The secret life of a famous 19th-century surveyor and social figure.
A Gilded Age Tale of Love And Deception Across the Color Line
By Martha A. Sandweiss
Penguin Press. 370 pp. $27.95
If you drop the name Clarence King to almost any group of Americans today, it is unlikely they will have heard of him. This was not always so. During the final decades of the 19th century, King strode across the national scene as the scion of a prominent family and a Yale-trained geologist who mapped the American West. When he published a collection of vivid essays about his exploits, "Mountaineering in the Sierra Nevada," the book was an instant hit. King gained further fame when he exposed a fraudulent scheme to sell interests in diamond fields whose purported value was greater than all the silver and gold in Nevada's celebrated Comstock Lode. By proving that the fields had been artificially "salted" with precious gems, he halted investments in the project, forestalling the economic bubble that would certainly have formed around it. For this he was nicknamed the King of Diamonds. "We have escaped, thanks to God and Clarence King, a great financial calamity," one newspaper editorial said.
King often inspired such talk. He was a close friend of the writer Henry Adams and the diplomat John Hay, both of whom thought him the most talented man of their generation. Although he was born in Newport, R.I., to an old and distinguished family -- a paternal ancestor came to the Massachusetts Bay Colony in 1637 and his mother could trace her ancestry back to signers of the Magna Carta -- King had little money for most of his life. Instead, he cobbled together income from government appointments, writing projects and loans from rich friends to support himself as a gentleman scientist.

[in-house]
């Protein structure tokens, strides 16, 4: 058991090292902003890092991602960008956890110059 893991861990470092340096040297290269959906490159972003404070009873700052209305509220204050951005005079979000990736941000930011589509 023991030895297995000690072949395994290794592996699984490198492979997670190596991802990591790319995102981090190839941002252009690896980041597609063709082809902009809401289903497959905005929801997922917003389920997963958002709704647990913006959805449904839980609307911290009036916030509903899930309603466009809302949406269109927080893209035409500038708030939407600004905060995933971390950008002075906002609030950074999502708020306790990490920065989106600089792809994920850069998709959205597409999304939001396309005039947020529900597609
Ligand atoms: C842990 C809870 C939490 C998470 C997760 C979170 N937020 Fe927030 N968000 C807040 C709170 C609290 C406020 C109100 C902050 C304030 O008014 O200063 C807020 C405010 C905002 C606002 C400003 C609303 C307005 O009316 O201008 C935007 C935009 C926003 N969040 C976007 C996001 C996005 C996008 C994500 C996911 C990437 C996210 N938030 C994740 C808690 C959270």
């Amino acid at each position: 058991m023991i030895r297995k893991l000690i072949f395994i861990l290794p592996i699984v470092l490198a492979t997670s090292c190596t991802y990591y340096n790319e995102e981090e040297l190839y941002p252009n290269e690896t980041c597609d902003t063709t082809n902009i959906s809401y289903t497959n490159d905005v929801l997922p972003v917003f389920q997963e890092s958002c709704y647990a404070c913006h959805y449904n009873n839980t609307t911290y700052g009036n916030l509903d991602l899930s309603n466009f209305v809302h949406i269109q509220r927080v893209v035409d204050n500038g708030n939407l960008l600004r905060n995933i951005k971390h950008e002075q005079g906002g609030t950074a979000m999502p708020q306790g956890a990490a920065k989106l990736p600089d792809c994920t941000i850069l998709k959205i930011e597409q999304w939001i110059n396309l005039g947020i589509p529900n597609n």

But there was another side to King that neither the public nor his glittering friends knew, a side that Martha A. Sandweiss explores with great sensitivity, insight and painstaking research in "Passing Strange." The title of this immensely fascinating work provides a broad hint: King lived a racial double life. It would be hard to imagine a man more "white," meaning a man who was more thoroughly steeped in the privileges available only to whites of his class during the Gilded Age. But he was also secretly married to Ada Copeland, a black woman who had been born a slave in Georgia. Even more astounding, she knew nothing of his life as Clarence King. Indeed, she did not even know that he was Clarence King. From the day they met in Manhattan in 1887 or 1888 until 1901, when King died, she knew him as "James Todd." When they married in 1888, she became Ada Todd. And when their five children were born over the next 13 years, their last name was Todd, too.